Michael McWhorter and Joe Morris said that when they arrived at the Dar al-Farooq Islamic Center in Bloomington on August 5, 2017, they broke a window and threw a lit pipe bomb and a petrol mixture inside, causing an explosion, fire and extensive damage.
No one was injured in the attack, which happened just as morning prayers were about to begin, shaking members of the local Muslim community.
McWhorter, 29, and Morris, 23, of Clarence, Illinois, pleaded guilty on Thursday to five counts in connection with the mosque attack, the attempted bombing of an Illinois abortion clinic, armed robberies and other crimes.
A third defendant, 47-year-old Michael Hari, who prosecutors said directed the bombing, remains in federal custody in Illinois.
The plea agreements portray Hari as the ringleader of a militia group called the White Rabbits, which included Hari, McWhorter, Morris and at least five other people. Hari’s trial is set for July.
The guilty pleas of McWhorter and Morris came a day before three members of another militia were set to be sentenced for a foiled plot to massacre Muslims in southwest Kansas by blowing up a mosque and apartments housing Somali immigrants.
That attack, planned for the day after the November 2016 presidential election, was thwarted after another member of the group tipped off authorities.
Anti-Muslim attacks have spiked since Donald Trump became the US president, rights groups say.
The Council on American Islamic Relations (CAIR) recorded 300 hate crimes in the US targeting Muslims in 2017. That number marked a 15 percent increase from 2016, when CAIR recorded 260 incidents targeting Muslims.
Muslims ‘not going anywhere’
In the Minnesota mosque bombing, Hari allegedly picked Dar al-Farooq because it was far enough from the White Rabbits’ central Illinois hometown that he thought they wouldn’t be suspected. He also allegedly believed it was a focal point for “terrorism” recruiting, a claim that law enforcement has not substantiated.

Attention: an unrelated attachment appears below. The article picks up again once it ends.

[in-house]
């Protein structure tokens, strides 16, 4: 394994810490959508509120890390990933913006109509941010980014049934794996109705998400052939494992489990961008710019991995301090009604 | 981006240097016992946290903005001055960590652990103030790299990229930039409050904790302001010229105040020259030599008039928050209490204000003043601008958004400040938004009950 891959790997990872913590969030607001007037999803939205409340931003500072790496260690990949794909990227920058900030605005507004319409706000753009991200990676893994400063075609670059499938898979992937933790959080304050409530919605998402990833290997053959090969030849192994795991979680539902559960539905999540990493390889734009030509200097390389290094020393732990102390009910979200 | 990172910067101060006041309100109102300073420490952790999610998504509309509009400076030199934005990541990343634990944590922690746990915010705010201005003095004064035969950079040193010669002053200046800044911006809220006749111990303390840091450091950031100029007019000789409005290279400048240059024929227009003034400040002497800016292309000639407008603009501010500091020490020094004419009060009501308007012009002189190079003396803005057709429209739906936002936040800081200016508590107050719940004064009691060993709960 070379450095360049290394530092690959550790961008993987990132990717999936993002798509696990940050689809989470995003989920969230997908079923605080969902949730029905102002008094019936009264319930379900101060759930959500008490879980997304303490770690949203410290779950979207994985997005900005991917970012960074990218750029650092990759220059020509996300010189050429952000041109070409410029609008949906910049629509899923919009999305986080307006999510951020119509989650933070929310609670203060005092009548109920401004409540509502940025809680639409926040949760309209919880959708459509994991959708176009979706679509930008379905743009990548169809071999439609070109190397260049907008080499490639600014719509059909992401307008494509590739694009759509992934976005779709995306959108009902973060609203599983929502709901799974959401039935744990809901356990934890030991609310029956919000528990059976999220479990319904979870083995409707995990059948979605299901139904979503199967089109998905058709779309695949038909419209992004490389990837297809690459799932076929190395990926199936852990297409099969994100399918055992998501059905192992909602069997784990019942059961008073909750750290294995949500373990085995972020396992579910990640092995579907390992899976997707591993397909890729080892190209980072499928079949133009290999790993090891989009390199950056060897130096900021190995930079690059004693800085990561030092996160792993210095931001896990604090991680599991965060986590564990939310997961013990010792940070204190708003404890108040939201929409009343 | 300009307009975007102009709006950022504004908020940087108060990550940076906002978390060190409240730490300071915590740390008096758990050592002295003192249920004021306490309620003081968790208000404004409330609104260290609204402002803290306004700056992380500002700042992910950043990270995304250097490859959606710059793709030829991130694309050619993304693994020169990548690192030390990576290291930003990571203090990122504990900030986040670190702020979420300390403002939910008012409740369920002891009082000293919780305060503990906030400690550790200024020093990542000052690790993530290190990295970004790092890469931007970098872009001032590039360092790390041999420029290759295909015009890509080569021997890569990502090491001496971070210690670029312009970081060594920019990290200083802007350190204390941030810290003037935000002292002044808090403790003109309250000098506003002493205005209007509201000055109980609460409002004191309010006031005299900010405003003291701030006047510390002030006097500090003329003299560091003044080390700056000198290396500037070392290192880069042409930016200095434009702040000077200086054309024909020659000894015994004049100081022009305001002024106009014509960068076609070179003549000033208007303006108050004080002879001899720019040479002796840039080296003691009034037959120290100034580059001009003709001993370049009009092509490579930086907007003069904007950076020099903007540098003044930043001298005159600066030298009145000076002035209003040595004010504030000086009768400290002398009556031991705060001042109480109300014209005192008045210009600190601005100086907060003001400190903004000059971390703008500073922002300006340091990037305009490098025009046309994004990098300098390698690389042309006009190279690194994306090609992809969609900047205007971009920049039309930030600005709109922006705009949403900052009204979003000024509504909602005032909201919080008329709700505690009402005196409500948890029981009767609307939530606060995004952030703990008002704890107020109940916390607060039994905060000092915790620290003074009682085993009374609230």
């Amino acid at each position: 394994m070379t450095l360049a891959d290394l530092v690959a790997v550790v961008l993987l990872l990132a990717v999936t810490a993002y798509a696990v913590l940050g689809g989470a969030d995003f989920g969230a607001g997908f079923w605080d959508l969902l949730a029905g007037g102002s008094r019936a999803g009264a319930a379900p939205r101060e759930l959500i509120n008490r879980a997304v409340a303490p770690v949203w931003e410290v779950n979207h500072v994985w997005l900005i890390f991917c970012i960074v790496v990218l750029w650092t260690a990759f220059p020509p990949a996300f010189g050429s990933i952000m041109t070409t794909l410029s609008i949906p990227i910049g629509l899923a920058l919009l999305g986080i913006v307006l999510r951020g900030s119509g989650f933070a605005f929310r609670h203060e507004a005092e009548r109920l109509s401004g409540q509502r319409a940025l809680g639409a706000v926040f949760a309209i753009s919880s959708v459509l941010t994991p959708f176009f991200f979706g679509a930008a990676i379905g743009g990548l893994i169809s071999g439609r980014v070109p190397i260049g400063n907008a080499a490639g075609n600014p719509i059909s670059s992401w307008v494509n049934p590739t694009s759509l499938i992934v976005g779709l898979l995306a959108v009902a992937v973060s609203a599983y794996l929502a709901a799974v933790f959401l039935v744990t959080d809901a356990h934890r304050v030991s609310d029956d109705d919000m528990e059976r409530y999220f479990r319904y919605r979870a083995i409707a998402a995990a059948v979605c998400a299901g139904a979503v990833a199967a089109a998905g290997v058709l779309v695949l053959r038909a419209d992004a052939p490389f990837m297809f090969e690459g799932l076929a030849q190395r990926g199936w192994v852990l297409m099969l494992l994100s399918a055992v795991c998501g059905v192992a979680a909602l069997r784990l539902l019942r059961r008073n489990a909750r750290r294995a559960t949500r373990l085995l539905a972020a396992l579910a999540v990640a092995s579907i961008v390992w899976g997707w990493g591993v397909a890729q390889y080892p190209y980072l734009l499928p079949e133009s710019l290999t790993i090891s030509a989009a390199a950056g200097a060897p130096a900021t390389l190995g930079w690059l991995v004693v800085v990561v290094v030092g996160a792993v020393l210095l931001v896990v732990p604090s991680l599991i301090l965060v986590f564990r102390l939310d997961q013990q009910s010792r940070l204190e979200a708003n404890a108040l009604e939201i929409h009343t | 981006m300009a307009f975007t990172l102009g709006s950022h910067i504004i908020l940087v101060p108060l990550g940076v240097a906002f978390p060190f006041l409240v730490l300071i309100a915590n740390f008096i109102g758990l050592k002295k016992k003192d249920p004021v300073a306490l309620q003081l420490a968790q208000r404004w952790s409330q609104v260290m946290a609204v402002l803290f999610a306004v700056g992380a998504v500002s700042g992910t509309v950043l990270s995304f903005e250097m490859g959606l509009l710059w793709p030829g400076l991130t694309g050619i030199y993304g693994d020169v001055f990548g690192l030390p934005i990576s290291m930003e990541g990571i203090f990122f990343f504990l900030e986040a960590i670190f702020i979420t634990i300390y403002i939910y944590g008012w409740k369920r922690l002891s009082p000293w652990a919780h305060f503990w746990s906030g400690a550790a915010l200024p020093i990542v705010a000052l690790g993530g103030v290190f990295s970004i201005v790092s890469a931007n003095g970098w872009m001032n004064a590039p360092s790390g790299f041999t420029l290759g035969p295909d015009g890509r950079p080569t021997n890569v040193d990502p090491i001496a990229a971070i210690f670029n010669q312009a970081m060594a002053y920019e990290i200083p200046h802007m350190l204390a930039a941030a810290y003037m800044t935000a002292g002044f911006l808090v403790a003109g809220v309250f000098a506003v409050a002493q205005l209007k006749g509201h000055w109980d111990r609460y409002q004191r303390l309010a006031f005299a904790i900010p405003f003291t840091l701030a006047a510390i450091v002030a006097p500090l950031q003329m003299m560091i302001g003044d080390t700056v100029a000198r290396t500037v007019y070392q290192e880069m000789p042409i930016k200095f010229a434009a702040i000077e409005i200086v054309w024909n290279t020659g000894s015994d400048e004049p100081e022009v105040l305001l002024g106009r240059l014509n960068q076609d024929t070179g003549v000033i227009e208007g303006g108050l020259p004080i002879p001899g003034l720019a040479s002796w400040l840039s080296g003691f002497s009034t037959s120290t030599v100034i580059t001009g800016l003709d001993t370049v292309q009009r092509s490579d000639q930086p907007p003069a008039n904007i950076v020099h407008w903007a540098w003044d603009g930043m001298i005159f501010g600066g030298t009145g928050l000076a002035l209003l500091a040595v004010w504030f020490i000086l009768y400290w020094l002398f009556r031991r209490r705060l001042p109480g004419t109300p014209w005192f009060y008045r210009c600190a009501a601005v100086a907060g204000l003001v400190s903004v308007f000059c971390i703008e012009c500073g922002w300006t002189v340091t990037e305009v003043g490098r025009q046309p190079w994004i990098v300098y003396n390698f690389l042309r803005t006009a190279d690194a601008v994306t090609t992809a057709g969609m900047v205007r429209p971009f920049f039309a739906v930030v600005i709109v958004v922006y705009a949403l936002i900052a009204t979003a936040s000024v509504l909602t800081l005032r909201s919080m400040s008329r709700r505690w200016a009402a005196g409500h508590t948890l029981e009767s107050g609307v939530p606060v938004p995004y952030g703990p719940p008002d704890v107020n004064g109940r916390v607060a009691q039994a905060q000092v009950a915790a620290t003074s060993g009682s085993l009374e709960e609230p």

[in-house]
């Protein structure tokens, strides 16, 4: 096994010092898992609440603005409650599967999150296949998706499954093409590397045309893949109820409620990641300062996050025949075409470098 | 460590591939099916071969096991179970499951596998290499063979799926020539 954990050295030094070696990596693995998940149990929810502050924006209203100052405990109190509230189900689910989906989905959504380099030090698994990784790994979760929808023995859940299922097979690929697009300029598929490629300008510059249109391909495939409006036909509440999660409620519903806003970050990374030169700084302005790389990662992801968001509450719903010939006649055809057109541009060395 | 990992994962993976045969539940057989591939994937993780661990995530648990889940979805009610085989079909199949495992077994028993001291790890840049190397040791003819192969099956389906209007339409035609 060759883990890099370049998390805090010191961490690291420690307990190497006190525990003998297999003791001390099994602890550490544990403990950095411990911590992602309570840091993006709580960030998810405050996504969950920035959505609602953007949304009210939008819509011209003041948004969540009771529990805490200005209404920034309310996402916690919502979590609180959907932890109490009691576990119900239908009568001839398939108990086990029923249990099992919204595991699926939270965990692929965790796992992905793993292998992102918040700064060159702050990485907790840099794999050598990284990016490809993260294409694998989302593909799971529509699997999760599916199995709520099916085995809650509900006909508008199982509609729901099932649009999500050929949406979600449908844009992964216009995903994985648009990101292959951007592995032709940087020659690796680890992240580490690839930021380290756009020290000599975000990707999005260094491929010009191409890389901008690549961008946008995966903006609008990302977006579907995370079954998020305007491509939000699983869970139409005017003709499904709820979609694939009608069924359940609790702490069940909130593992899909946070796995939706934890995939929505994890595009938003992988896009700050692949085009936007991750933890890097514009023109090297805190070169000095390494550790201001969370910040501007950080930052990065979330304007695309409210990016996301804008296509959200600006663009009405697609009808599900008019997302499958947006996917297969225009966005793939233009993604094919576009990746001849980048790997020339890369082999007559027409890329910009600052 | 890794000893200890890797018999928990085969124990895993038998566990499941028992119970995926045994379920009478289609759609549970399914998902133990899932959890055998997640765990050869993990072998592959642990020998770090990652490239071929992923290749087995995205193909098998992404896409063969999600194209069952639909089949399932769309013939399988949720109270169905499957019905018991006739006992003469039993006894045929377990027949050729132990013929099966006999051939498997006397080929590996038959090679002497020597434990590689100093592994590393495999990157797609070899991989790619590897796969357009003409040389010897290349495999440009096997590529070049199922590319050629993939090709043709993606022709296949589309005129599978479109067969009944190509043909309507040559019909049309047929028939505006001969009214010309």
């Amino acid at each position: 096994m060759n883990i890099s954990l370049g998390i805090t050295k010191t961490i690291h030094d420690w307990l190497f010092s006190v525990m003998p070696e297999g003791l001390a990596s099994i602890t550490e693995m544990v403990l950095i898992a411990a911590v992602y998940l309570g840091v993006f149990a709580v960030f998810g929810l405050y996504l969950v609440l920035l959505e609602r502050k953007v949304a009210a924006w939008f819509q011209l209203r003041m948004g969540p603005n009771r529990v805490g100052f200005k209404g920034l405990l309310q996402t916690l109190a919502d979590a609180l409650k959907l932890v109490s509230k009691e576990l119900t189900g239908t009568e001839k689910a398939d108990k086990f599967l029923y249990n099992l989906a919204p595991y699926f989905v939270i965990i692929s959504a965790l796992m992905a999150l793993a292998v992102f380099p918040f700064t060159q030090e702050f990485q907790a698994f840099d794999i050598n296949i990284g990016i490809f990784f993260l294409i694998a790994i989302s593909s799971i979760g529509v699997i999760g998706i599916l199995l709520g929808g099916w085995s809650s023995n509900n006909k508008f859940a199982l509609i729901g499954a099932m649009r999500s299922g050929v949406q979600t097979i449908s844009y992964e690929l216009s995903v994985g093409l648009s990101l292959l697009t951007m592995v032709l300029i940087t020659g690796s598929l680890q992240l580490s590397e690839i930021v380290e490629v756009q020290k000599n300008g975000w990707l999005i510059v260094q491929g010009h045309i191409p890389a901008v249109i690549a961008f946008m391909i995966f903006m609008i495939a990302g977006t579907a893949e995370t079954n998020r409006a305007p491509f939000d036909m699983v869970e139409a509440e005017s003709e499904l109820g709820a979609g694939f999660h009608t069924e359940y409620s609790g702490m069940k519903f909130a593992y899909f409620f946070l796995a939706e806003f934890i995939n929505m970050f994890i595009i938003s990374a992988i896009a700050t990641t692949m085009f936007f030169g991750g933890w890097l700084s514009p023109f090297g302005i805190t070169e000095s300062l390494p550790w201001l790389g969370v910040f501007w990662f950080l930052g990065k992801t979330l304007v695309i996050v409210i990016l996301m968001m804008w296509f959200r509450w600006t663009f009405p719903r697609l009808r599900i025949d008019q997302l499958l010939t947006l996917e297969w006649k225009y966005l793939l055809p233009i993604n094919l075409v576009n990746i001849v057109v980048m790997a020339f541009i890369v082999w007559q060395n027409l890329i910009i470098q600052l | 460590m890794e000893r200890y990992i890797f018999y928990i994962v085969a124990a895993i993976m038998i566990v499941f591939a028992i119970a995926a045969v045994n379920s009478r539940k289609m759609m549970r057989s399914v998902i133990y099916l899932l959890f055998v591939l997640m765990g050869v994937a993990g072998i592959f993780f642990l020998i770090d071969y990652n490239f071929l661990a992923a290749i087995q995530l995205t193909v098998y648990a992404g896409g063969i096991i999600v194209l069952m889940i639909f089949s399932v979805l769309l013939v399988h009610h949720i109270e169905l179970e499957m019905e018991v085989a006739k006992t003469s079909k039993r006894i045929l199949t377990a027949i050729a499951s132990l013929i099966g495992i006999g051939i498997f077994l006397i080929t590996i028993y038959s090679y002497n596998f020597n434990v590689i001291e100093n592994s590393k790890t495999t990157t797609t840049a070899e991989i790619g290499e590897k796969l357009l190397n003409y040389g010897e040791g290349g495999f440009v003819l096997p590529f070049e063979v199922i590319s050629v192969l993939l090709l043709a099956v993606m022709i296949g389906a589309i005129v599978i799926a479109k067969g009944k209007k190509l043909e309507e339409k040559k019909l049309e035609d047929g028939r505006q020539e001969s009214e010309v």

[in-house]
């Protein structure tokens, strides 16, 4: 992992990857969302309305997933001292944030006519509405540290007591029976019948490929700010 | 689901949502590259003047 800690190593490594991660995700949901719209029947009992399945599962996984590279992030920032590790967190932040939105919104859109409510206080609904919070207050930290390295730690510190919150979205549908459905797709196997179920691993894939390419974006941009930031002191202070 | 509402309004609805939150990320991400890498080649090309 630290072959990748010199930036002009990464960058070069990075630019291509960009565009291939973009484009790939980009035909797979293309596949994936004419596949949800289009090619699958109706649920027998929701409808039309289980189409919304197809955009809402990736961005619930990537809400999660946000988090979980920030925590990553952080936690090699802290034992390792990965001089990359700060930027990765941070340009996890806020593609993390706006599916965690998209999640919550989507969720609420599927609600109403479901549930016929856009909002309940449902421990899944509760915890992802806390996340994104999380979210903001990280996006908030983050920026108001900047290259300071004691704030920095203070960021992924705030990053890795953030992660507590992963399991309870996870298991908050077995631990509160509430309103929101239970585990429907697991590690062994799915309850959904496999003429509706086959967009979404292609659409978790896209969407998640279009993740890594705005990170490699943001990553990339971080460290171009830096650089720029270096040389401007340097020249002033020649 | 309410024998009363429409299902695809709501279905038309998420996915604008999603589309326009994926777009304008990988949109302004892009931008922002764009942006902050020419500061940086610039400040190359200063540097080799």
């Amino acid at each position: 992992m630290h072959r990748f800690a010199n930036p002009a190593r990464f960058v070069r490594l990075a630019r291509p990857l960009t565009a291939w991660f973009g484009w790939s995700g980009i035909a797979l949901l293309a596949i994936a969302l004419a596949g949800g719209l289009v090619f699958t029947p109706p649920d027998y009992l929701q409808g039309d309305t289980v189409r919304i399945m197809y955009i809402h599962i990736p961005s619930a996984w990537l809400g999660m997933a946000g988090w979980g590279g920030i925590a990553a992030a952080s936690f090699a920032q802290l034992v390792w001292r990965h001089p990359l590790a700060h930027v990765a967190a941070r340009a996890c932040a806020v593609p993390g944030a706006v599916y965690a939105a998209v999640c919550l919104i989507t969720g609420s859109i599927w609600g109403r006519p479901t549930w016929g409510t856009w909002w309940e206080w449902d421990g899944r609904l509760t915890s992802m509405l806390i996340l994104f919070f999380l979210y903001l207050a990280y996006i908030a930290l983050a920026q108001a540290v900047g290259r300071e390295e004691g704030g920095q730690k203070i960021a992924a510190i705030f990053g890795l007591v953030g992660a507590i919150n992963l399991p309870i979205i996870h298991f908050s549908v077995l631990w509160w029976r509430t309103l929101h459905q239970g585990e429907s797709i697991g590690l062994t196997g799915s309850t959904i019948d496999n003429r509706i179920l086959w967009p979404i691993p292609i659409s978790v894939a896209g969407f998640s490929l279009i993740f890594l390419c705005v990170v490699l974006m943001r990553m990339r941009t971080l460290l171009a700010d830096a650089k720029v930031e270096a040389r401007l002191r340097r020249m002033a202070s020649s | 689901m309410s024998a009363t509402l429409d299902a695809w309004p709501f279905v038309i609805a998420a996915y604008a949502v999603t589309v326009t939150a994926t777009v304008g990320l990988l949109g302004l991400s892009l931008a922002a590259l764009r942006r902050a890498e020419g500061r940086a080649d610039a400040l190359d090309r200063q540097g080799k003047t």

Morris’s lawyer, Robert Richman, said his client merely followed the lead of Hari, a man he’d known as a father figure since he was nine years old.
“Hari essentially weaponised Joe Morris,” Richman said.
McWhorter’s lawyer, Chris Madel, said, “Human beings are a lot more complicated than what some people believe, and Michael McWhorter’s story has yet to be told.”
Morris and McWhorter could each face at least 35 years in prison.
Neither lawyer would say whether his client would cooperate or give evidence against Hari. Messages left with Hari’s lawyers in Illinois and Minnesota were not immediately returned.
The plea agreements say the men targeted the mosque to interfere with the free exercise of religion by Muslims and to let them know they were not welcome in the US.
Jaylani Hussein, the executive director of CAIR in Minnesota, said McWhorter and Morris wanted the Muslim community to be fearful and run away.
“We’re not going anywhere,” he said.
According to the plea agreements, the men were headed towards Minnesota when Hari told McWhorter and Morris that he had a pipe bomb in the vehicle and they were going to bomb a mosque.
When the three arrived at Dar al-Farooq, Hari gave Morris a sledgehammer and told him to break a window, the plea agreements say. McWhorter then lit the fuse on the pipe bomb and threw it inside; Morris threw the petrol mixture.
McWhorter and Morris also pleaded guilty to their roles in a failed attack on an abortion clinic in Champaign, Illinois in November 2017. A pipe bomb that Morris said he and Hari threw into the clinic did not explode.
Robberies and foiled attacks
The plea agreements say Hari, McWhorter, Morris and others also participated in an armed home invasion in Ambia, Indiana, and the armed robberies or attempted armed robberies of two Walmart stores in Illinois.
Morris and McWhorter also admitted to attempting to extort the Canadian National Railway by threatening to damage tracks if the railway didn’t pay them money.
A fourth man, Ellis Mack of Clarence, already pleaded guilty to two counts in Illinois. He’s scheduled to be sentenced in April.
The Southern Poverty Law Center (SPLC), an Alabama-based hate monitor, identified 689 anti-government groups across the nation in 2017. Of that total, 40 percent were militias.
In recent years, many militia groups have participated in far-right rallies, including violent clashes with anti-fascists, and carried out vigilante patrols on the US-Mexico border.
Earlier this week, three men and a high school student were arrested over their alleged plans to attack Islamberg, a predominantly Muslim community in upstate New York.
“If they had carried out this plot, which every indication is that they were going to, people would have died,” local Greece Police chief Patrick Phelan said.
“I don’t know how many and who, but people would have died.”
Islamberg was founded more than three decades ago by a group of black Muslims who follow the teachings of Pakistani Sufi scholar Mubarik Ali Shah Gilani.
According to the FBI, hate crimes across the country spiked by 17 percent in 2017.